We all know that the holiday season can be incredibly stressful, no matter which holidays one celebrates this time of year. This season has always been hard on me, but this year it’s a lot worse. So when I found myself crying in my boss’ office for practically no reason at all, I knew I needed to start practicing what social workers and other healthcare professionals refer to as “self-care.”"...
Cosmic Love: Daily Mysticism and Magic
The continuing voyages of The Space Witch as she explores the blessings of magic and mysticism that are to be found in everyday experiences.
The Space Witch is a social worker, freelance writer, minister, and priestess. She loves to have a good adventure.
I did some traveling in September, and I’m about to do some more traveling throughout the end of October. While making a to-do list and going through some computer documents I found this little travel charm, and it reminded me how important it is to protect oneself, whether traveling near or far.
A friend of mine hosted the Lughnasadh celebration for our multi-tradition ritual group, and she asked me if I’d help her out and take some speaking parts. I accepted, and I made sure to go over my lines before we gathered. We even practiced together before the ritual began, which should have meant that I was prepared for my cues and that the script should have flowed smoothly and beautifully.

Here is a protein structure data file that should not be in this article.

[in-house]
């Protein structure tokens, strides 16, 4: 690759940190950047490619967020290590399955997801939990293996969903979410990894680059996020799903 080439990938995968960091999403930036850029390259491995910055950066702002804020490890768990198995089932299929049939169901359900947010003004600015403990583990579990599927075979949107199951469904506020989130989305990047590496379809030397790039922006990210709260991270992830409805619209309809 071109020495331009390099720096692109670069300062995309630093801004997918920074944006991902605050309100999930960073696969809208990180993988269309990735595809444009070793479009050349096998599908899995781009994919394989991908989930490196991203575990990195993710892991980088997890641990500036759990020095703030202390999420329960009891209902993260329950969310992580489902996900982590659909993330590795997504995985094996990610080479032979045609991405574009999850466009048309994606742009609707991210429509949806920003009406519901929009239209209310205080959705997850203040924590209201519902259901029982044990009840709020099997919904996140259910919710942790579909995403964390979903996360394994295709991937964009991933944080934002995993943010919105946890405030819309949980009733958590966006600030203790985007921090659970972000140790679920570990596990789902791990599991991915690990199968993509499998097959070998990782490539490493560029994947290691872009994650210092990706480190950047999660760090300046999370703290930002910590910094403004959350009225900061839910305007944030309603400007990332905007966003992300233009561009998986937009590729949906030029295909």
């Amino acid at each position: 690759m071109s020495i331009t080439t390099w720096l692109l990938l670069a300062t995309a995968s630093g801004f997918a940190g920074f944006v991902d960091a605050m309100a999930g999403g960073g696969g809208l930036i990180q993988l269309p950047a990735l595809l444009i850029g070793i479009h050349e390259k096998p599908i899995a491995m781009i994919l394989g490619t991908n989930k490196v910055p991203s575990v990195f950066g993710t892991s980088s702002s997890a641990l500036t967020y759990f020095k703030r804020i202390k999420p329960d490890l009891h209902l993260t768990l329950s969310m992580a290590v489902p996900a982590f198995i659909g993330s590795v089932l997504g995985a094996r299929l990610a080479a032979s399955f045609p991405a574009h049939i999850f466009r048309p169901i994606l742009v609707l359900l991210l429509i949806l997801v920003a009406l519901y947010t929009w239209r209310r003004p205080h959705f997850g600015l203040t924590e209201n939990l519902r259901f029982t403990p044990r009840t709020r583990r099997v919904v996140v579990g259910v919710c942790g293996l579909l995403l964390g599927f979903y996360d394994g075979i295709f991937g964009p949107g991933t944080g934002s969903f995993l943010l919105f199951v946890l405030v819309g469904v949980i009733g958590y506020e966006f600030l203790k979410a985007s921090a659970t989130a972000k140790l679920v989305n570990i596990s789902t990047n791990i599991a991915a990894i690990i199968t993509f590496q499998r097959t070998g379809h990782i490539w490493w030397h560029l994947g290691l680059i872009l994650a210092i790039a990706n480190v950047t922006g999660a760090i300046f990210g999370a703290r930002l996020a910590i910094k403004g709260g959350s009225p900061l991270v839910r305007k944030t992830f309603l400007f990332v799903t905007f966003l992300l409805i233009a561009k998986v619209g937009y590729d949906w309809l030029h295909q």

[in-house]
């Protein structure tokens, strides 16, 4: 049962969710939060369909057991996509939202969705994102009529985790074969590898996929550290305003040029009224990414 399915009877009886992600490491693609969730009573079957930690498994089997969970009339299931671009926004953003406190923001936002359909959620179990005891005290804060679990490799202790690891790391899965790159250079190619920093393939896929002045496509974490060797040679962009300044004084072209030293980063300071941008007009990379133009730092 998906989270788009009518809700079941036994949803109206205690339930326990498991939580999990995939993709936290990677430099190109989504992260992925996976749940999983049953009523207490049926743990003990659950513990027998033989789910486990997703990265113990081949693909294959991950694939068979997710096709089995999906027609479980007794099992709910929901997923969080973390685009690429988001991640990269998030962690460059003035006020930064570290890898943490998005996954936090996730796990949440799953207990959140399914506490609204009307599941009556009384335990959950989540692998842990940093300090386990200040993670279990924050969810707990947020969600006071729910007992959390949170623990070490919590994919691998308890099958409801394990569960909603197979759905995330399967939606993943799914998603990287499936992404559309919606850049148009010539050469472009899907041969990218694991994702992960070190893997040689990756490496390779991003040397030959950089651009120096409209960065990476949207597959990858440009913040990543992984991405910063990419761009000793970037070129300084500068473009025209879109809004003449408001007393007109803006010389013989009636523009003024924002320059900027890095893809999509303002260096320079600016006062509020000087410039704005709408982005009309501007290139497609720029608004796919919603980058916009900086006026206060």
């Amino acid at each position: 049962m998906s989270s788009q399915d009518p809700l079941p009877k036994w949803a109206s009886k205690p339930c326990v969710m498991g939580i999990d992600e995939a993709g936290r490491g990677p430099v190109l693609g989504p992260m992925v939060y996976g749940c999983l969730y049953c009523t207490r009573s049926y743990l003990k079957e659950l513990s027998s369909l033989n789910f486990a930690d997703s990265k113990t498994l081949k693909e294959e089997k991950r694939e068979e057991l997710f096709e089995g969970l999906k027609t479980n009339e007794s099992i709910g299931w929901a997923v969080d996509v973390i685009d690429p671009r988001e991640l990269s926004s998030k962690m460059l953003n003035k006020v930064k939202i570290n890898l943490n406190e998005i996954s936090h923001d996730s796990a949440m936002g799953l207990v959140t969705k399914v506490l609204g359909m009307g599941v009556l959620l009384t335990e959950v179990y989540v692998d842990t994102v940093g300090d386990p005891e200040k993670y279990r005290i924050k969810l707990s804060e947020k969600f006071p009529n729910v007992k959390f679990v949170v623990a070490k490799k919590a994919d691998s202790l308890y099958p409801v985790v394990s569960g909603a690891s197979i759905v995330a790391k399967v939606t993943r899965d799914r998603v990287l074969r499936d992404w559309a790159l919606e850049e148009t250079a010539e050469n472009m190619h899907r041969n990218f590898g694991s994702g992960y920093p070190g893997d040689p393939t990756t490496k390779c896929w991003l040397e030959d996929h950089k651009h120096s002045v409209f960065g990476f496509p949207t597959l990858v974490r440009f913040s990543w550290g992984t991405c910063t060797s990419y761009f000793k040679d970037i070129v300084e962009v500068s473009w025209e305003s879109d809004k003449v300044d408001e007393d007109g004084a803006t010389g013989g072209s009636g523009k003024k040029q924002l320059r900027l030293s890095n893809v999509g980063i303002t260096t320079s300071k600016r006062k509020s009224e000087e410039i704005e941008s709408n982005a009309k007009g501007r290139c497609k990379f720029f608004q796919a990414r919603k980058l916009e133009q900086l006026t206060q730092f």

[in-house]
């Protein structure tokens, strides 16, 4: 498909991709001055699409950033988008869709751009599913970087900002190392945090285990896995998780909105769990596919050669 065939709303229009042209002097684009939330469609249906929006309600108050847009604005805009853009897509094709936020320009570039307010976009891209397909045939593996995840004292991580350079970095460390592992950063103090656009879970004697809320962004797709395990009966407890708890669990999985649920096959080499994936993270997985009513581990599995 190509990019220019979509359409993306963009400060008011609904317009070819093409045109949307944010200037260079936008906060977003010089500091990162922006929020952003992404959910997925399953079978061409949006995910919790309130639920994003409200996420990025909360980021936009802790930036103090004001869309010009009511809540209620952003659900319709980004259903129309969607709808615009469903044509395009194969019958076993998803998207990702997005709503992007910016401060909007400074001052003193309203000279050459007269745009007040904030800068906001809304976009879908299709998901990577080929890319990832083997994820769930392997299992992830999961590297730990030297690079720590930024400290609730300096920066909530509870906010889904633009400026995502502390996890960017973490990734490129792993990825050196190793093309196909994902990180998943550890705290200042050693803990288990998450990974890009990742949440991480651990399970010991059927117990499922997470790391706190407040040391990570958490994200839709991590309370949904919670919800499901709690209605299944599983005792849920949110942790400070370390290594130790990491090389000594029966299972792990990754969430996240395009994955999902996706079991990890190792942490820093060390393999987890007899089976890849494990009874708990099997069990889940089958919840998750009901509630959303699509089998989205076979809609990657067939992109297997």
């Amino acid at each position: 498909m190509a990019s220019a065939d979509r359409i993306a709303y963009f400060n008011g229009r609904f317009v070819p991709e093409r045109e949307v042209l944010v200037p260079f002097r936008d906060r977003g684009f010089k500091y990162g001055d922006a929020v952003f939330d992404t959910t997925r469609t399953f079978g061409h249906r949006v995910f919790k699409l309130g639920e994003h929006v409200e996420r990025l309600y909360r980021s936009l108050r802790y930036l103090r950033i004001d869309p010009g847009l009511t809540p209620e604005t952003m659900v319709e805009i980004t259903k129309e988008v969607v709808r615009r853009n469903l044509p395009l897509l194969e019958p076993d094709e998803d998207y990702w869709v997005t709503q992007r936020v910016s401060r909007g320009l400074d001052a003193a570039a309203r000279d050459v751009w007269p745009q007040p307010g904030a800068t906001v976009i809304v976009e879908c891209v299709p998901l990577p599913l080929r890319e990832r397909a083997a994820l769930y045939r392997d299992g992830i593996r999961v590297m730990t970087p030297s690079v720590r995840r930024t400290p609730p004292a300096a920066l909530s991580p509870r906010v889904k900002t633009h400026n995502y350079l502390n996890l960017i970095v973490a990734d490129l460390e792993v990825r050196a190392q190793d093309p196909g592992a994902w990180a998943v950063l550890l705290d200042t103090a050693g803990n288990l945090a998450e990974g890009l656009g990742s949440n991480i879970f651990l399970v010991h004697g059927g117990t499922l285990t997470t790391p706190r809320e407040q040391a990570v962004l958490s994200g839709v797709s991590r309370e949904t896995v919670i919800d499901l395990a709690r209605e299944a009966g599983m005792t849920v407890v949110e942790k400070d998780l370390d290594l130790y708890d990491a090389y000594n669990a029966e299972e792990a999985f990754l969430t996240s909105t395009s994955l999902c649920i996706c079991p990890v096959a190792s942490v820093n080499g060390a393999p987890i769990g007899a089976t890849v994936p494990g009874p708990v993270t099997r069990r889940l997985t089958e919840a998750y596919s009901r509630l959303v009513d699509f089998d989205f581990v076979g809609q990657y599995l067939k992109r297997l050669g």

Only it didn’t because naturally I missed my cue and had to stumble to find my place and get the ritual back on track while everyone waited patiently for me to get my act together. I was a little embarrassed of course, but no one really minded (or if they did they were gracious and didn’t make me feel bad.) But I’ve been thinking about this moment a lot since the ritual, held at the end of July. Maybe I missed my cue because I just wasn’t paying attention and I’m easily distracted, but I’d like to think that I missed my cue because the ritual was actually working, that the message our talented hostess was trying to share with the group was coming across to me loud and clear.
Thumping beats, crashing drums, melodic instruments, ecstatic signing, rhythmic pulsing, sweat pouring from your skin, a crowd surging together as one, shouting, screaming, chanting, touching, pounding heartbeats, flashing lights, the scent of alcohol and bodies, drops of sweat and water and saliva spraying over everyone and then you go home with your ears ringing, lying in bed thinking in the darkness “what in the heavens just happened?”
Not every concert I go to is an ecstatic experience, but there have been a few times when I’ve known deep down in my heart of hearts that the people I was watching on stage weren’t just making music, but they were putting on a show. Deliberate or not, they were channeling something different, something special, and the crowd was totally sharing in that experience with them. These moments can be rare and meaningful, and in some cases, completely cathartic and cleansing.